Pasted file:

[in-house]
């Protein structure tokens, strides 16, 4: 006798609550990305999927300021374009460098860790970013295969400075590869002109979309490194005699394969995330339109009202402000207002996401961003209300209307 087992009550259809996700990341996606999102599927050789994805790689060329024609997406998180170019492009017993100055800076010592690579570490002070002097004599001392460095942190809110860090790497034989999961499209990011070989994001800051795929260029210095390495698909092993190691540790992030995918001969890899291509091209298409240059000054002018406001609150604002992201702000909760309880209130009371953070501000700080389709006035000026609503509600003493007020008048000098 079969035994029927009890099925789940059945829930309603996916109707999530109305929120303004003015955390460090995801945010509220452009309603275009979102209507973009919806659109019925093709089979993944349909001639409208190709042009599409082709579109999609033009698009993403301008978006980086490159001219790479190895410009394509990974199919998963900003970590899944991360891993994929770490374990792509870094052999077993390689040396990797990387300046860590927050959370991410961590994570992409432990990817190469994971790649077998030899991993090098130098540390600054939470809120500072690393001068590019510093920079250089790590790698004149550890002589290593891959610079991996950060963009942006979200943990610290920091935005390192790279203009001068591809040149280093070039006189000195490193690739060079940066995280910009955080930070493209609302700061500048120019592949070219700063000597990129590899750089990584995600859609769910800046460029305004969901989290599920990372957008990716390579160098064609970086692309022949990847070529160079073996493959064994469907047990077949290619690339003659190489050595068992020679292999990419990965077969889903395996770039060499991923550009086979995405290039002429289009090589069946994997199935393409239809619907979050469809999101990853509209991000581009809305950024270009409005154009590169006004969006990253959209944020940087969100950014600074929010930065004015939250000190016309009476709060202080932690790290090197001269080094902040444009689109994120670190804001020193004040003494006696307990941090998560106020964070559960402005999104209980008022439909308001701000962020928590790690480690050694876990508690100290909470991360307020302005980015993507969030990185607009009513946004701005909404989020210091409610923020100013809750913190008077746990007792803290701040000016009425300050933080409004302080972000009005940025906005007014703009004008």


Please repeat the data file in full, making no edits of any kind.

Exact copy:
[in-house]
């Protein structure tokens, strides 16, 4: 006798609550990305999927300021374009460098860790970013295969400075590869002109979309490194005699394969995330339109009202402000207002996401961003209300209307 087992009550259809996700990341996606999102599927050789994805790689060329024609997406998180170019492009017993100055800076010592690579570490002070002097004599001392460095942190809110860090790497034989999961499209990011070989994001800051795929260029210095390495698909092993190691540790992030995918001969890899291509091209298409240059000054002018406001609150604002992201702000909760309880209130009371953070501000700080389709006035000026609503509600003493007020008048000098 079969035994029927009890099925789940059945829930309603996916109707999530109305929120303004003015955390460090995801945010509220452009309603275009979102209507973009919806659109019925093709089979993944349909001639409208190709042009599409082709579109999609033009698009993403301008978006980086490159001219790479190895410009394509990974199919998963900003970590899944991360891993994929770490374990792509870094052999077993390689040396990797990387300046860590927050959370991410961590994570992409432990990817190469994971790649077998030899991993090098130098540390600054939470809120500072690393001068590019510093920079250089790590790698004149550890002589290593891959610079991996950060963009942006979200943990610290920091935005390192790279203009001068591809040149280093070039006189000195490193690739060079940066995280910009955080930070493209609302700061500048120019592949070219700063000597990129590899750089990584995600859609769910800046460029305004969901989290599920990372957008990716390579160098064609970086692309022949990847070529160079073996493959064994469907047990077949290619690339003659190489050595068992020679292999990419990965077969889903395996770039060499991923550009086979995405290039002429289009090589069946994997199935393409239809619907979050469809999101990853509209991000581009809305950024270009409005154009590169006004969006990253959209944020940087969100950014600074929010930065004015939250000190016309009476709060202080932690790290090197001269080094902040444009689109994120670190804001020193004040003494006696307990941090998560106020964070559960402005999104209980008022439909308001701000962020928590790690480690050694876990508690100290909470991360307020302005980015993507969030990185607009009513946004701005909404989020210091409610923020100013809750913190008077746990007792803290701040000016009425300050933080409004302080972000009005940025906005007014703009004008």